By Bob Willott, brandrepublic.com, Tuesday, 06 November 2012 08:00AM
It’s surprising - and strangely reassuring - that no-one has yet questioned why the embezzlement at Next Fifteen’s US subsidiary Bite was not prevented by a zealous auditor discovering a weakness in the company’s internal controls.
It’s possible that the auditors discovered the fraud, but it’s highly unlikely that the auditors could have prevented it. That assumption would be based on an everlasting fallacy about the purpose of audit.
The official objective is to "obtain reasonable, assurance about whether the financial statements as a whole are free from material misstatement, whether due to fraud or error, thereby enabling the auditor to express an opinion on whether the financial statements are prepared, in all material respects, in accordance with an the applicable financial reporting framework".
To satisfy the above objective the auditors will need to check whether the financial statements are in accordance with the underlying records and whether those underlying records can be relied upon.
If the underlying records don’t reflect reality because it is discovered that someone has stolen all the cash, the company’s obligation is to ensure that those records are corrected and the auditors’ obligation is to ensure that the financial statements reflect the damage.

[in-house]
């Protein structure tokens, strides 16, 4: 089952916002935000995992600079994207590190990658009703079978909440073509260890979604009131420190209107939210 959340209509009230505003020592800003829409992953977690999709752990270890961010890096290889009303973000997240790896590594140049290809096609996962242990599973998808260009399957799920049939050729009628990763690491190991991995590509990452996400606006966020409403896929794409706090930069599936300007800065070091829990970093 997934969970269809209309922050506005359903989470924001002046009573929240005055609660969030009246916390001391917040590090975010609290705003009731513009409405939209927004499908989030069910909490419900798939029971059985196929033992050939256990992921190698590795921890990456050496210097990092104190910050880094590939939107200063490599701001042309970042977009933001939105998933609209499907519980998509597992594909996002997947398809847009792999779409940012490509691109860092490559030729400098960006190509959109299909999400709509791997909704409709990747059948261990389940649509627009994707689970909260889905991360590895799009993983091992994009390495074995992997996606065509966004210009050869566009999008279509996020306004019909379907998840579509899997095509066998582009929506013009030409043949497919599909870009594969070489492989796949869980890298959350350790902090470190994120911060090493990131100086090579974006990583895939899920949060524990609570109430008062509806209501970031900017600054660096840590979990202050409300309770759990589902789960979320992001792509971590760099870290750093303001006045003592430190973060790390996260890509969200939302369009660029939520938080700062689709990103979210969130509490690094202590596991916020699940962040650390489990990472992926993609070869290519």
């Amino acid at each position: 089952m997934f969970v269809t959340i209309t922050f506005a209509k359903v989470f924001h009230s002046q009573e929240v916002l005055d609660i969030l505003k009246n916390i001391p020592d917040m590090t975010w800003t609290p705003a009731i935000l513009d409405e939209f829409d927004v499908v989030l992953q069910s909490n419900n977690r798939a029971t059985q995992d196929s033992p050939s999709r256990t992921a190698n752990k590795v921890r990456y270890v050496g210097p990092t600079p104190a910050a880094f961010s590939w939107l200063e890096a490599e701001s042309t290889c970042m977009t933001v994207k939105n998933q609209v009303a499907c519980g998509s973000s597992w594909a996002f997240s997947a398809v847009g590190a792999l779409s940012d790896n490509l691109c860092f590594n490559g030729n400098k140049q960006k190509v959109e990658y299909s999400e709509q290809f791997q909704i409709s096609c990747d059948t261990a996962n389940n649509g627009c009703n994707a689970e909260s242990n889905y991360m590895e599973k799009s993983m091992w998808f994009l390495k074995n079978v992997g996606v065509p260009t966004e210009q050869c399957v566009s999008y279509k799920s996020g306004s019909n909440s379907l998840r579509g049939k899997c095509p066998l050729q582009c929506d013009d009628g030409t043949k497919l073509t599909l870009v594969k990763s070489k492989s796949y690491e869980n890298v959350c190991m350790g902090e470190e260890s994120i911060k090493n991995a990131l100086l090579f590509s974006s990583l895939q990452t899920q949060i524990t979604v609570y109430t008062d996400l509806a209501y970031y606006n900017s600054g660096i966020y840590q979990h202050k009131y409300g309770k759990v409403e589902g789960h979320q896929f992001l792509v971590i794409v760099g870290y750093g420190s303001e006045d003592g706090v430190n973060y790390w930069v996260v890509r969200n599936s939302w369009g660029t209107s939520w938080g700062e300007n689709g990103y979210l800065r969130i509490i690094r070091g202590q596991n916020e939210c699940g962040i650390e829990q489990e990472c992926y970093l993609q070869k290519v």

Auditors will usually inform a company’s management of any weaknesses in controls that are discovered in the course of an audit, and they may extend their audit tests to compensate, but responsibility for the effectiveness of those controls remains with the board.
So what can we deduce about the big cash bite out of Bite? The company remains tight lipped until the investigations are concluded. But shareholders will need to know whether the embezzlement was possible because controls were demonstrably weak or whether it can be put down to a very clever, determined, thieving internal accountant.
Clever people can usually commit fraud irrespective of the soundness of internal controls. But if the evidence suggests a laxness in the control systems or enforcement thereof, and if the amount of money involved proves substantial, someone will need to be called to account.
This article was first published on brandrepublic.com
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